Why culture must guide UC
The saying "old habits die hard" couldn't be any more true than in the corporate environment. Once best or familiar practices are established, we often stick with them regardless of tech innovations, making it difficult for IT managers to evolve into service brokers. Yet, when faced with a situation like the one above, the groups charged with the technology rollout can and should look at corporate culture as a fundamental element of rollout. Here are some recommendations for IT supervisors as they move forward:

  • The impetus for a technology rollout often comes from a group of managers or employees. Examine your entire company culture before diving into a transformation. Survey, panel, and chat up employees to get a handle on how and why they work. For example, if you find your organization isn't already collaborative and team-based, then UC initiatives may see little pickup.
  • Establish a visionary committee to identify solutions prior to rolling out your UC plan. Informal sit downs with various departments and staff levels are simple ways to get employees on board with your unified communications strategy.
  • This last one I can't stress enough: Encourage proper training. Once you launch your UC plan, educate your employees on how and why to use it. Make it clear to staff what problems and redundancies the UC plan will solve for them. Eventually, unified communications processes should become habitual and employees as well as the corporate culture should benefit.

We are experiencing the shifting role of IT firsthand, and companies and IT managers must prepare for the coming changes. By understanding how employees approach their work on a day-to-day basis and what technology will improve those habits, establishing a UC strategy that staff members can embrace will be much simpler.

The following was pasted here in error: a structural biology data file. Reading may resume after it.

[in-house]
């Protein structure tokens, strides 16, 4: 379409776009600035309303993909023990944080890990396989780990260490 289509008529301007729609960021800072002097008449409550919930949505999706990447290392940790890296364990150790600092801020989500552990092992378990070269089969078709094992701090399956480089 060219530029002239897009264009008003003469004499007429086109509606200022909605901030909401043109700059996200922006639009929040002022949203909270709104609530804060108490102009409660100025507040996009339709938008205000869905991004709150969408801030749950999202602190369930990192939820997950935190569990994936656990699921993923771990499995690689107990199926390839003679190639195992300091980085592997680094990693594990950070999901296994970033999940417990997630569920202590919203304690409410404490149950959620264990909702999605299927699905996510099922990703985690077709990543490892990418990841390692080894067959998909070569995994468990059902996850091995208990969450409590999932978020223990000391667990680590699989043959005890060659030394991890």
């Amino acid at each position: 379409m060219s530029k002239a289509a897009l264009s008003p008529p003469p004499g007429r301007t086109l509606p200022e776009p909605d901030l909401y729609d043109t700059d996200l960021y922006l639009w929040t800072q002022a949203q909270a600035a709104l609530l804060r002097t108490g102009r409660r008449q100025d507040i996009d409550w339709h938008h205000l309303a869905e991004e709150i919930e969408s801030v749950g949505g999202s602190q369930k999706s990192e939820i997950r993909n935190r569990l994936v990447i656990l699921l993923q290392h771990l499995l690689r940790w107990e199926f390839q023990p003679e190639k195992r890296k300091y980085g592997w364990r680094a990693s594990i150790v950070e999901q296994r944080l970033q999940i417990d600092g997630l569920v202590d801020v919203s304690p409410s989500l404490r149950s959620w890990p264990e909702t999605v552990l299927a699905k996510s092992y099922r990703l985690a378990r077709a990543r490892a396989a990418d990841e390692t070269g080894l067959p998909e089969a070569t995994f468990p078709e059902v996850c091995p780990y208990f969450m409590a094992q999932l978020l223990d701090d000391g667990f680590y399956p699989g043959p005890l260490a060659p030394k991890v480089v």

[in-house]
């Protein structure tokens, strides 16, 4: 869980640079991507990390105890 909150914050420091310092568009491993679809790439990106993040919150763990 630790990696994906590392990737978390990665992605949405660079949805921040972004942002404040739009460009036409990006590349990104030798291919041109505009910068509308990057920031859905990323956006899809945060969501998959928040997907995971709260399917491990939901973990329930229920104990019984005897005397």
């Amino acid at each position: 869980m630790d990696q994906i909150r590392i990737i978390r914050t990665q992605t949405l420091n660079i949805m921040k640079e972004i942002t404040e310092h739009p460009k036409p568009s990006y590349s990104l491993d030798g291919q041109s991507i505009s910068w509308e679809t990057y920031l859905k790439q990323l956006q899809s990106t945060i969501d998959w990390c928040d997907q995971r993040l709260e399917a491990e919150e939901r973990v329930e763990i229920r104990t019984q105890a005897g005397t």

Erika Van Noort leads the North American Consulting Group for Softchoice, working with clients to build understanding and alignment between lines of business and IT stakeholders around the introduction of new technologies.


Solve the Problem

Nice post. With any technology it's important at all levels to think about what problem you are solving, and how the technology you are installing provides a solution. In some cases the end users don't care or aren't impacted, e.g. if you move from legacy telephone services to an IP-based toll bypass, then the users shouldn't see a difference, but the company will save some money; great. On the other hand if you are redesigning the user experience by pushing IP telephony to the desk (and computer desktop), then as you say, training on that is critical - but so is understanding how people use the existing system, and how your new system will replicate that function. People are, as you say, creatures of habit, and if you're going to take away their telephonic cigarettes, so to speak, it's important to explain to them that there's an alternative, and here's how the new solution provides an alternative nicotine patch.